Endless mode has no levels and no scores. The game will never end unless you quit and the goal is to continually seek words to break your high-word score record (Elexi maintains different word records for each mode). Discarded letters are replaced in the same manner as in endurance mode, so there is a queue at the top of your screen to work off of. There is also a countdown timer that reduces by one whenever a word is played. Once the timer hits zero the next word you play will cause all letters on the board and not in cooldown to be replaced with new letters. In this manner, the game keeps on rolling along. You can also play "express" games in each of the three modes. Express games have a smaller board and no cooldown.
There is no countdown timer when played in endless mode, so letters are just replaced as they are played.
Elexi offers some visual customization for those that want to play around. You can play around with tile shape (five options), style (three options), and color scheme (six options). Maybe I'm just not that adventurous enough, but I like the default versions, although the notched tile shape is pretty cool. Some of the color options are a bit distracting in my opinion, but to each their own.
The music is various piano compositions, which are fine for background, though I prefer my own music. Therein lies a problem. When muting the game's music and listening to my own, or a book or podcast, Elexi lowers the volume while the game is open. This happens with a lot of games these days—it might be related to iOS 10, or I started noticing it more when I updated anyway— and is a big pet peeve of mine. I often like to play this type of game while listening to something else and having to increase the volume and then decrease it again later is a bit annoying.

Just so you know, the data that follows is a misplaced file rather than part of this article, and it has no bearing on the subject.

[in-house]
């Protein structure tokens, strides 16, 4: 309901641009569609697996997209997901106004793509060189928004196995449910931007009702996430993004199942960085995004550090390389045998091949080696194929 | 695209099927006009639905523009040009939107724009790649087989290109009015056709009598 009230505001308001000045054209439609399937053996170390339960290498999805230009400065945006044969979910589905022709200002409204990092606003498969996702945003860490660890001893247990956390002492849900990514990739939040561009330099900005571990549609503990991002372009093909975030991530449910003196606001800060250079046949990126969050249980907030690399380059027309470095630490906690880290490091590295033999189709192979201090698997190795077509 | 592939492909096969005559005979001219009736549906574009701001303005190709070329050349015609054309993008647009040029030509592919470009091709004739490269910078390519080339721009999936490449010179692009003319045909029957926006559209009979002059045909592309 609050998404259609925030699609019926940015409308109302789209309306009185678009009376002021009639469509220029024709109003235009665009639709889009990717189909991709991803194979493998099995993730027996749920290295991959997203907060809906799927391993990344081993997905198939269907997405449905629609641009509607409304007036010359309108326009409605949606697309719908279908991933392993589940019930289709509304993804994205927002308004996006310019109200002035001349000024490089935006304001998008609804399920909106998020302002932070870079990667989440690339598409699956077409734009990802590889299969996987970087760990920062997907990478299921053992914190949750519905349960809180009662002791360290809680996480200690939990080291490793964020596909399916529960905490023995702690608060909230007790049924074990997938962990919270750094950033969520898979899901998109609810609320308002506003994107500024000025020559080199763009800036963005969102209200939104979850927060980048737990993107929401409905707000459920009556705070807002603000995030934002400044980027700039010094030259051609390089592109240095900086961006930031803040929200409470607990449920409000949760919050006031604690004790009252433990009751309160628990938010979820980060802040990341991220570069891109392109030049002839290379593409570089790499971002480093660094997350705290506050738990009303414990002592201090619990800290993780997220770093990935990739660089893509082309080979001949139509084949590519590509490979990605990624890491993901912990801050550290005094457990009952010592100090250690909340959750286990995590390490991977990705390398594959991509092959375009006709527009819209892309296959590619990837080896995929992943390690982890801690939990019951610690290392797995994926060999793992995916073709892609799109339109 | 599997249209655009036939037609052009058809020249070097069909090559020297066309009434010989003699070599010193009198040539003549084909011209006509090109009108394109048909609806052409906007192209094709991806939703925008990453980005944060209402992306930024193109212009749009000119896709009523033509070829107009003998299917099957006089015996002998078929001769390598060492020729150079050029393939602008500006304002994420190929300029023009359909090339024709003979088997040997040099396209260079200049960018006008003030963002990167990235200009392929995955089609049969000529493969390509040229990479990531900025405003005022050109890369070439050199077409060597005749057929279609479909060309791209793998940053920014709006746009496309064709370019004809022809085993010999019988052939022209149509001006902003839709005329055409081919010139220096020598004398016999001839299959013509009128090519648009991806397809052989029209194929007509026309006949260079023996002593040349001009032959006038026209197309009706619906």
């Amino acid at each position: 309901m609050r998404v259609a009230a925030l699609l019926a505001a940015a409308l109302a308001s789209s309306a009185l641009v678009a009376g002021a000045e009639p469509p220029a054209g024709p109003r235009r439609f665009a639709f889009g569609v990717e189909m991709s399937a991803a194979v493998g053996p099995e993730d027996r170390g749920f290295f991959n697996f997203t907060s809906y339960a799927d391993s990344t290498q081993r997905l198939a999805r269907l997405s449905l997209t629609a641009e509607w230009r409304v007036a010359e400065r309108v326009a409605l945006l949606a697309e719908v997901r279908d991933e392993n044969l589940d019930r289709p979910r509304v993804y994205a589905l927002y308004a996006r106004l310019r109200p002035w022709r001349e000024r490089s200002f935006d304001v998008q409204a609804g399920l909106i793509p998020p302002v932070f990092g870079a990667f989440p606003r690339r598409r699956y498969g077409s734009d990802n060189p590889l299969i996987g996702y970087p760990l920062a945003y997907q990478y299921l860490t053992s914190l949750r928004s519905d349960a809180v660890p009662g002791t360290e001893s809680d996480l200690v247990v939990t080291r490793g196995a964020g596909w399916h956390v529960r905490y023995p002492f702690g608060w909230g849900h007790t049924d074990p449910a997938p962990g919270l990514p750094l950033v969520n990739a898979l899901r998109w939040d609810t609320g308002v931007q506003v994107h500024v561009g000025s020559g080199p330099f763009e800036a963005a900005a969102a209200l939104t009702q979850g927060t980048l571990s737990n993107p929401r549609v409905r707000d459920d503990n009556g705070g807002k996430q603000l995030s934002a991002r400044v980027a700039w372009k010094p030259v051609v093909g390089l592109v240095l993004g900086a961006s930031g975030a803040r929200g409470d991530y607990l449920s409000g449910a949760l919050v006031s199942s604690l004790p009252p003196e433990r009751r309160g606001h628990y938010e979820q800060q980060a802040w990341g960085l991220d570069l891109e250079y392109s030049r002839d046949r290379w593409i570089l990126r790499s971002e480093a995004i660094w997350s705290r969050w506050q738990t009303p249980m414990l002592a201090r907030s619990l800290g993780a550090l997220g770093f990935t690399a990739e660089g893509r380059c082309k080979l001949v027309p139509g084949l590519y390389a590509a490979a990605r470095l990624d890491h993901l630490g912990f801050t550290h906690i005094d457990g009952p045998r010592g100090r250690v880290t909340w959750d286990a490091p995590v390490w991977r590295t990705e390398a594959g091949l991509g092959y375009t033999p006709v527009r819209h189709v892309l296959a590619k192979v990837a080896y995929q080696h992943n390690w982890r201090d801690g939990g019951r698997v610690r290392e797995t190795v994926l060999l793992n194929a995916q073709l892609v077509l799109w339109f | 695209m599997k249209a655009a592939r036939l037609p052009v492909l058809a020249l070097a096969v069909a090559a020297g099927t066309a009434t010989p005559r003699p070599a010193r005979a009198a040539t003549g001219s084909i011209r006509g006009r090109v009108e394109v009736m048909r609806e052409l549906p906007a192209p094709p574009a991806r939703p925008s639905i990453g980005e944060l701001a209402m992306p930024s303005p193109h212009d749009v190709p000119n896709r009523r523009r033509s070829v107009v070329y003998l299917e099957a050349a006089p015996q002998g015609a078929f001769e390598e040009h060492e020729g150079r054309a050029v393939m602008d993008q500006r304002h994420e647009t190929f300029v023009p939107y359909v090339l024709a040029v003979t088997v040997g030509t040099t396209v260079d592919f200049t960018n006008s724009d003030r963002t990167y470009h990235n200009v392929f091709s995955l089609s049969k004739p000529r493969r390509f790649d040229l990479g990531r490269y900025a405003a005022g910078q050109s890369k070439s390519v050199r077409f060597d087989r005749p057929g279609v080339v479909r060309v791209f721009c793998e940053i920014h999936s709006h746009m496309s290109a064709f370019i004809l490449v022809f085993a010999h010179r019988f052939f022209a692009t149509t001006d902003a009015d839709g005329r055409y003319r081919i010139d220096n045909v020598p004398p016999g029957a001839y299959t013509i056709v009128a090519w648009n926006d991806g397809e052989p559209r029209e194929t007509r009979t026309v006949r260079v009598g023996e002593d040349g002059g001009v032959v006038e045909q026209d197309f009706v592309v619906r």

Elexi goes beyond word-game status and takes a step or two into tactical gaming territory. You aren't just finding the biggest, most valuable words—you're making game-altering decisions on each and every turn. Those decisions vary depending on the mode of play. What letters can you discard and live without later in the game? What words can you make next turn given all of the tiles that will be cooling down? What opportunities open up later given the queue of letters that will swap in?
These decisions add up to create a game that will challenge both your vocabulary and tactical prowess.
Elexi isn't going to suck you in such that you look up and wonder where the time has gone, and you probably won't kill an evening playing it, but it is a good five-minute game. While you can't really finish a game in five minutes—other than perhaps in express games—you can make significant progress and very easily pick up where you left off later. This makes it a solid choice while waiting somewhere for something, or while pretending to care what your relations are saying during an awkward holiday gathering.
Lensflare Games has managed to create a word game that is familiar enough to jump right in and play, but different enough to not feel like you're moving over the same well-trod ground. If you enjoy word games and honing your vocabulary now and again, Elexi certainly deserves your consideration.